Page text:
For young people with their highest earning years ahead of them, a Roth IRA will always make more sense than a traditional IRA. But that conventional wisdom has some murky language. Who are “young people”? Where does that demographic start and where does it end? Honestly, that term should only encompass those in their late teens through late 20s—beyond that (the highest earning years), the tax breaks that come with a Traditional IRA are too important to simply brush aside. Having said that, there are always some cases where it will make sense for a person in their highest earning years to take the immediate tax hit and go with a Roth IRA.

Bottom line?—don’t assume one IRA is automatically better than the other, try to make accurate earning projections, get some good advice, and then choose.  


#2 – Delaying social security will yield the most income over time.

This is a fatal assumption to make because every situation is different. For some people, waiting is the undeniably wrong thing to do. For others drawing on social security too early is incredibly dangerous.  Factors like dependency, asset accumulation, and physical health can all influence when and where Social Security should be drawn.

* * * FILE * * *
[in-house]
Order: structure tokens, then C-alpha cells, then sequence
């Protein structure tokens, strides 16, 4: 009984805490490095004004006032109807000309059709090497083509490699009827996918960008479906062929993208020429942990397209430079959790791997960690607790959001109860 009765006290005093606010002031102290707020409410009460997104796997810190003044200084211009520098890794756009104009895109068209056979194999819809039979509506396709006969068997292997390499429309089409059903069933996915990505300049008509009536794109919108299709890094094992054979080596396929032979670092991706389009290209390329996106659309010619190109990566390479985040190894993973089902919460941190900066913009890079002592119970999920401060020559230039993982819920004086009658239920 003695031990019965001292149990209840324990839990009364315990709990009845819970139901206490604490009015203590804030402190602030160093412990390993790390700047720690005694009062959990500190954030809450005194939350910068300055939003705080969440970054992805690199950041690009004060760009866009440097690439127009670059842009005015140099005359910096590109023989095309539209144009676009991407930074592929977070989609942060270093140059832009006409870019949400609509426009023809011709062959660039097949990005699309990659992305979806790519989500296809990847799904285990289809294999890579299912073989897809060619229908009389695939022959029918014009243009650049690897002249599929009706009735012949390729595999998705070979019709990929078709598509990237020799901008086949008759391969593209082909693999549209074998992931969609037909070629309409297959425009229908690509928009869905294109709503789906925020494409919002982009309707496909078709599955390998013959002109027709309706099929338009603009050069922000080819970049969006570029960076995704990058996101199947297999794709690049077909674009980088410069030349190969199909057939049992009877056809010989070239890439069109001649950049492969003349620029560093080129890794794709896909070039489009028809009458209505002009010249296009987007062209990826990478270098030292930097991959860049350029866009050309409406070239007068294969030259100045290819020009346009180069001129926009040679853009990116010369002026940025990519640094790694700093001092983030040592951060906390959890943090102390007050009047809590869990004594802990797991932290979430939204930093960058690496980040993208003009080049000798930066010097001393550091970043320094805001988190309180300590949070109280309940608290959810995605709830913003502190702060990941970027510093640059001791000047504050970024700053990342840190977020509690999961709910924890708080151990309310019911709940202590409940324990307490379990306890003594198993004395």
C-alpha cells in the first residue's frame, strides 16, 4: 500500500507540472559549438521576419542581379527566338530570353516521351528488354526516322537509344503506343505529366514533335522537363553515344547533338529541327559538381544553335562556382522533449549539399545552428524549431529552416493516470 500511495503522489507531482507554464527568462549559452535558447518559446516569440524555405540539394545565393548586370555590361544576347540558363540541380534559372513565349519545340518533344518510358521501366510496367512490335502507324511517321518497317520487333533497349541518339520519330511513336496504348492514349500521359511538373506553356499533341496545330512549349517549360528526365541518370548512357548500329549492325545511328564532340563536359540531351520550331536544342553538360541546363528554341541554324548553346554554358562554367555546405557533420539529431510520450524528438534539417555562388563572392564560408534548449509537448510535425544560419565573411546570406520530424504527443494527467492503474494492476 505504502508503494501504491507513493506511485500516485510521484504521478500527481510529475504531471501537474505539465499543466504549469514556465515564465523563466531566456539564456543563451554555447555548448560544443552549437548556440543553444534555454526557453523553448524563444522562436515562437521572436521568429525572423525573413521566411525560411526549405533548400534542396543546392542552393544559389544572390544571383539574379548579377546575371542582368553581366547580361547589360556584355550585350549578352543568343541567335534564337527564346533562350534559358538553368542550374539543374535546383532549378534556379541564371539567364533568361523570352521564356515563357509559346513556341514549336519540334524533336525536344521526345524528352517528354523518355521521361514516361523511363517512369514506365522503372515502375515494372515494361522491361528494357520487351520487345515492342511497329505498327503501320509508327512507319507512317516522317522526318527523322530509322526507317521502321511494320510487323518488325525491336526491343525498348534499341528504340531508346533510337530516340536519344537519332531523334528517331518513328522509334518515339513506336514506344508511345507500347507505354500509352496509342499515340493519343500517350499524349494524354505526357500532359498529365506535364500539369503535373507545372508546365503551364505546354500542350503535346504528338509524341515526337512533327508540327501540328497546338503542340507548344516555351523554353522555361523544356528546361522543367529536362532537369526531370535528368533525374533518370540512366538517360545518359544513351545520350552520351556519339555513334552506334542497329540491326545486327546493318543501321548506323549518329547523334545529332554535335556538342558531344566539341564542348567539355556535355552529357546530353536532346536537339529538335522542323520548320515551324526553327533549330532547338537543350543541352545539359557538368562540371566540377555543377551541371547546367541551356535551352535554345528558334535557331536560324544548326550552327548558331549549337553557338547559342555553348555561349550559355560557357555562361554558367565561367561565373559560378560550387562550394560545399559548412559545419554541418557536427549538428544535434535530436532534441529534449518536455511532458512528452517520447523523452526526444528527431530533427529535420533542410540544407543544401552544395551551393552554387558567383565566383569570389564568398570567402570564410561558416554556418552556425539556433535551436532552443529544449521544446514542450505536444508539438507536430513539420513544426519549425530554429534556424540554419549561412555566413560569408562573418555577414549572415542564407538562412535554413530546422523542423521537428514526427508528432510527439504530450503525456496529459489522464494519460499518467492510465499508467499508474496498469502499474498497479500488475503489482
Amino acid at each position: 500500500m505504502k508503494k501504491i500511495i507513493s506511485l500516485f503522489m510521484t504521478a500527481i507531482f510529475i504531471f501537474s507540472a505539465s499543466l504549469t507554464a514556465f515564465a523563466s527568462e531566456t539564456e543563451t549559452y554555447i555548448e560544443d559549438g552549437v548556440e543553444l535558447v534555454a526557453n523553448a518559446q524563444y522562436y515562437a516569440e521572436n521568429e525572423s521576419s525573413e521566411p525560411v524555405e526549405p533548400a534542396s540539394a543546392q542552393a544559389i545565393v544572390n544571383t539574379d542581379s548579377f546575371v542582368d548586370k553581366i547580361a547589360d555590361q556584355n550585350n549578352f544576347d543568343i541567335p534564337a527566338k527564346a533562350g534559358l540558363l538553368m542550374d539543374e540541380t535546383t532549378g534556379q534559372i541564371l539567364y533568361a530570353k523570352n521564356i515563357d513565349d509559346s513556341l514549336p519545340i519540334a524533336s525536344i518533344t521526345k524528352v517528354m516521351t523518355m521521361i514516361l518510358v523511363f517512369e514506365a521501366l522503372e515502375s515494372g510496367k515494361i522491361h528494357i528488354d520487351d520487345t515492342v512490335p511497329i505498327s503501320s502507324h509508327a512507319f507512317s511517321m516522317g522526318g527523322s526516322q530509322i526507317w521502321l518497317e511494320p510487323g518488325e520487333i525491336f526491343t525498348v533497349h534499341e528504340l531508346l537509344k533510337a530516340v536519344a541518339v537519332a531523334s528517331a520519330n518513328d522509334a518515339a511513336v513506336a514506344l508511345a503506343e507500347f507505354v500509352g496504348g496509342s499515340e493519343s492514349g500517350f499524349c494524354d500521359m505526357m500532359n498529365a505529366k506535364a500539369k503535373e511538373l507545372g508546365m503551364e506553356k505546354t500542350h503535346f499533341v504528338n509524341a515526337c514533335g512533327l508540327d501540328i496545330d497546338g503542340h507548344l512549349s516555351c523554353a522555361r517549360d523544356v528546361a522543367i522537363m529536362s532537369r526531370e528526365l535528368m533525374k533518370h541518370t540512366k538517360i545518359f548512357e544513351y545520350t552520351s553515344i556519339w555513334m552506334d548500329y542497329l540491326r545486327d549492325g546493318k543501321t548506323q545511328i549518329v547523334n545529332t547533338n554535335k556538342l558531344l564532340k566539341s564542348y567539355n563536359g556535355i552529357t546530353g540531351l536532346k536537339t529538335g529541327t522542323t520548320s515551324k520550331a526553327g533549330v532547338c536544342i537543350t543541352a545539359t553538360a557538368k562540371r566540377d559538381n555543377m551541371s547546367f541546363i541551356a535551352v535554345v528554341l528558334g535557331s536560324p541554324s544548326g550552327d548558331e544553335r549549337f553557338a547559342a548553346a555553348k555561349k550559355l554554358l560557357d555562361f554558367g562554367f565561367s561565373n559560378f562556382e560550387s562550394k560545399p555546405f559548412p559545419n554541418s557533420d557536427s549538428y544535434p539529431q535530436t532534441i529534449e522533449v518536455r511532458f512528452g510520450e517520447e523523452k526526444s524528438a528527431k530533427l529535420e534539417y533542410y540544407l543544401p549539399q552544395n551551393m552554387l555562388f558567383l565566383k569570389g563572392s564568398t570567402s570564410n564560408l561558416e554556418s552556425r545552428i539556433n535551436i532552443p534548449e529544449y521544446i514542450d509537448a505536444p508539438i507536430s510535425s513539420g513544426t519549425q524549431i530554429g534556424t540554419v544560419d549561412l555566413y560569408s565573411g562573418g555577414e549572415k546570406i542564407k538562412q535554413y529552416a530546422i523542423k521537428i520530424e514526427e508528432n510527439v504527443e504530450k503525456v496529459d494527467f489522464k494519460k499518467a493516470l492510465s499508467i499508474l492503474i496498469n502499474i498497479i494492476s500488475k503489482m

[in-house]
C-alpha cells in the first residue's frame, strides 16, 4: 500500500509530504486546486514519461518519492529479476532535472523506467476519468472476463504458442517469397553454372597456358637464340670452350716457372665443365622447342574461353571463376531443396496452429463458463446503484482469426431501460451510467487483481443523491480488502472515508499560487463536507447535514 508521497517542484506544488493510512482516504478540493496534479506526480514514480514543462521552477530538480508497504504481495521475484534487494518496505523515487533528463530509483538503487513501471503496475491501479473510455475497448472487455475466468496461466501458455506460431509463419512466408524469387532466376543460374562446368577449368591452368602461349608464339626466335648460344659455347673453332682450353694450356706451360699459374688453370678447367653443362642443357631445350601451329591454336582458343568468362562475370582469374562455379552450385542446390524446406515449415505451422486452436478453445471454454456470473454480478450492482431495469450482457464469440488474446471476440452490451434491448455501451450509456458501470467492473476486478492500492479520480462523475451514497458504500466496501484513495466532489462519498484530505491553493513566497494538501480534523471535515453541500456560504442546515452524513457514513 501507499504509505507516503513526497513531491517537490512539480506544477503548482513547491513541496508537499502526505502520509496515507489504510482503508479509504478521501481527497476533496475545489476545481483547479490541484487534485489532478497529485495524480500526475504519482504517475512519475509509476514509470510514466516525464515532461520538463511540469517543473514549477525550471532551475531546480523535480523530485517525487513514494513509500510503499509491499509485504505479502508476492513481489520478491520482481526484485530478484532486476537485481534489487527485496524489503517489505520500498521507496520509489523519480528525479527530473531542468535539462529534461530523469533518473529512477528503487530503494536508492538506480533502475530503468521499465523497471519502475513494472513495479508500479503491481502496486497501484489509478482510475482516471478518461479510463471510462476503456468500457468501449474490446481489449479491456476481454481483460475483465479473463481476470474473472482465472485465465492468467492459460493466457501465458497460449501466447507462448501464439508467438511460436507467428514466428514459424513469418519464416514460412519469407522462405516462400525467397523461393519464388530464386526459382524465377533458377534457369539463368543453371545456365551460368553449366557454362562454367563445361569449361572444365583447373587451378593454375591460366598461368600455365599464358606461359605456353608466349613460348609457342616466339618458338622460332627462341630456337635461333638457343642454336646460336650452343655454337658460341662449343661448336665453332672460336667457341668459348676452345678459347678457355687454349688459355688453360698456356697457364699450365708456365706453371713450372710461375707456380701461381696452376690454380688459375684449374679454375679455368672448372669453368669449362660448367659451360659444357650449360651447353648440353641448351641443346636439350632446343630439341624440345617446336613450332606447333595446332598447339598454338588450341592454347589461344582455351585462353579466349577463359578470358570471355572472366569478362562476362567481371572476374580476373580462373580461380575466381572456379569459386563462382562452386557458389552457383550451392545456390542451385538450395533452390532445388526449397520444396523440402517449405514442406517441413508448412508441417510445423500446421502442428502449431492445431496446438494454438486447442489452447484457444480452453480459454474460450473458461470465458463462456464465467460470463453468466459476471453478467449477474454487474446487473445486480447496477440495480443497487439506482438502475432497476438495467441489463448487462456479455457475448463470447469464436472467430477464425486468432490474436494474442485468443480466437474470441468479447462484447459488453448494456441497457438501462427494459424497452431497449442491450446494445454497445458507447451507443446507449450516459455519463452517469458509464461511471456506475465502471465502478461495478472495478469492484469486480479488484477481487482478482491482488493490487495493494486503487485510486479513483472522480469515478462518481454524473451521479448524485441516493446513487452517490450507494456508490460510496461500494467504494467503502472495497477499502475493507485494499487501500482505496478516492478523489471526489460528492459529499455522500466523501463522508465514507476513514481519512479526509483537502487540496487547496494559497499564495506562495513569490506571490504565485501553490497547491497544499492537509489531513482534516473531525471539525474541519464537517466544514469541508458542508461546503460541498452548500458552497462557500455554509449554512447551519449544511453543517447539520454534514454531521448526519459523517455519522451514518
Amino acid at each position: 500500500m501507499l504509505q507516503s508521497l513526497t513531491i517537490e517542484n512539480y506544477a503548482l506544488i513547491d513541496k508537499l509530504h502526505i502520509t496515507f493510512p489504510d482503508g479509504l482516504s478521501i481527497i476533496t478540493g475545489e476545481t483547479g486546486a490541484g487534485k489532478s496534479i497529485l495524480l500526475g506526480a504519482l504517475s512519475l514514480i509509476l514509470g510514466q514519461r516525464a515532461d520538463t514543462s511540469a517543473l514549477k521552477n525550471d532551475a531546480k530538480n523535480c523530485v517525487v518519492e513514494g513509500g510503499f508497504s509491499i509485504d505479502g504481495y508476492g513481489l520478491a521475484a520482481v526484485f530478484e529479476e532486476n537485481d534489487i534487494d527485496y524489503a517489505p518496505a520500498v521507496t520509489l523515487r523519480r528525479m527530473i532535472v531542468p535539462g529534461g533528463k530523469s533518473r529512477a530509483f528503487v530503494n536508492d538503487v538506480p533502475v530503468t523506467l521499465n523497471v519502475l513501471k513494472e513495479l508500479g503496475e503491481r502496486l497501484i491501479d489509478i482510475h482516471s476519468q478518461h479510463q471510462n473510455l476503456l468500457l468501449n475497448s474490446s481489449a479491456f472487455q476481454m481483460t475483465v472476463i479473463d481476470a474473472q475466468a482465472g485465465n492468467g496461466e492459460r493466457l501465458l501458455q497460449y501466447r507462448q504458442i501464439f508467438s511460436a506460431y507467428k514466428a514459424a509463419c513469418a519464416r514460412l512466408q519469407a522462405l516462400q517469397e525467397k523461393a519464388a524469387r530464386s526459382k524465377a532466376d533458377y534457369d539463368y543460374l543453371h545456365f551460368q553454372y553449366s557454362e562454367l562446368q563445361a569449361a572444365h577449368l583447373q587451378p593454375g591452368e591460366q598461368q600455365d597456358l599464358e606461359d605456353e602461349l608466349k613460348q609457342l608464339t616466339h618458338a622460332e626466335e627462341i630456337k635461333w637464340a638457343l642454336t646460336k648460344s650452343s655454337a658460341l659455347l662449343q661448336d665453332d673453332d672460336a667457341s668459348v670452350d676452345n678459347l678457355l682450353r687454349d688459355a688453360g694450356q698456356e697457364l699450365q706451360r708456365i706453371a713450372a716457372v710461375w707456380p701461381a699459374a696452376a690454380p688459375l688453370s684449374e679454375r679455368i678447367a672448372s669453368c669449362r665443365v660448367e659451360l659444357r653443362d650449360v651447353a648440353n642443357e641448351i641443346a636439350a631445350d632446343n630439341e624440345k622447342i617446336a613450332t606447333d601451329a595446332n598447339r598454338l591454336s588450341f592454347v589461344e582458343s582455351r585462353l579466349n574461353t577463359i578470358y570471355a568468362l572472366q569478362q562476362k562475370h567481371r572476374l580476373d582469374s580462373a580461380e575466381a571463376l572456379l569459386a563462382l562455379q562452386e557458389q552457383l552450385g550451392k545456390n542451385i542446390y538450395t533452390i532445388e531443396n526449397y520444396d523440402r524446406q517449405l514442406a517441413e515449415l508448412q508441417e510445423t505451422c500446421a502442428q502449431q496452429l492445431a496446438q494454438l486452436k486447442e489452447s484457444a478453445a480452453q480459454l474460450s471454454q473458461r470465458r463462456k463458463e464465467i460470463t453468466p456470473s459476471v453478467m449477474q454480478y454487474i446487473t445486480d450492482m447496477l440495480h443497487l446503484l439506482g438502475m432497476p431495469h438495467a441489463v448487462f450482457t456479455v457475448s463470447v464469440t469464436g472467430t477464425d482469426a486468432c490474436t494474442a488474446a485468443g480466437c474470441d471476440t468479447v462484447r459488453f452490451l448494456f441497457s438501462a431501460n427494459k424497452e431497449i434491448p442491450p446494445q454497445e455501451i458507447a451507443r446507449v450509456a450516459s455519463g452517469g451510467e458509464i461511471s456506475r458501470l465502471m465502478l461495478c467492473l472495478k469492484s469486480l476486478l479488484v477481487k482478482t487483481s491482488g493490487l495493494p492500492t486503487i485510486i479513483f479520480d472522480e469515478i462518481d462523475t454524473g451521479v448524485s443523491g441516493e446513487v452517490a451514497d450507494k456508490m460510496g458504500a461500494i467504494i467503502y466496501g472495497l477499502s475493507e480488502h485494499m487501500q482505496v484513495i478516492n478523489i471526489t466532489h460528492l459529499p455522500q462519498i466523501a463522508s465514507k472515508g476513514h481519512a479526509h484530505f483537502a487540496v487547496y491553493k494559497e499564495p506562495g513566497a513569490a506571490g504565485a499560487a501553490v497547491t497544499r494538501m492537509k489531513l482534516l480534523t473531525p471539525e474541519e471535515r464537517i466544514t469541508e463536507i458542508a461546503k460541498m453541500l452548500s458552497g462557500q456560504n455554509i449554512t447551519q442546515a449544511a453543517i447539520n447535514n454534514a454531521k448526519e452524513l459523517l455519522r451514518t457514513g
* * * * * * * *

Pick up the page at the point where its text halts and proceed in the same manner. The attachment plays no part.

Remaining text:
Bottom line?—don’t assume a delay in Social Security is a smart investment, get advice from a trusted financial counselor before making a decision.


#3 – The more money in bonds, the safer the portfolio

Now this is one assumption that is 100% TRUE…if the year is 2001.

Unfortunately, it’s not.

The year is 2016 and in 2016, this is not a safe and easy assumption.  Right now, interest rates are lower than ever, which means returns on many new bond purchases are only safe as long as interest rates remain historically low. The moment interest rates start inching upwards, bond holders will bleed money and eat a loss. So is putting money in bonds right now really a safe play?—it’s not so simple to say.

Bottom line?—before sinking significant sums of money into bonds, have any portfolio thoroughly evaluated by a professional with established market knowledge to determine the optimal “safe strategy.”    


#4 – Whether it’s the lotto or a retirement package—always take the lump sum.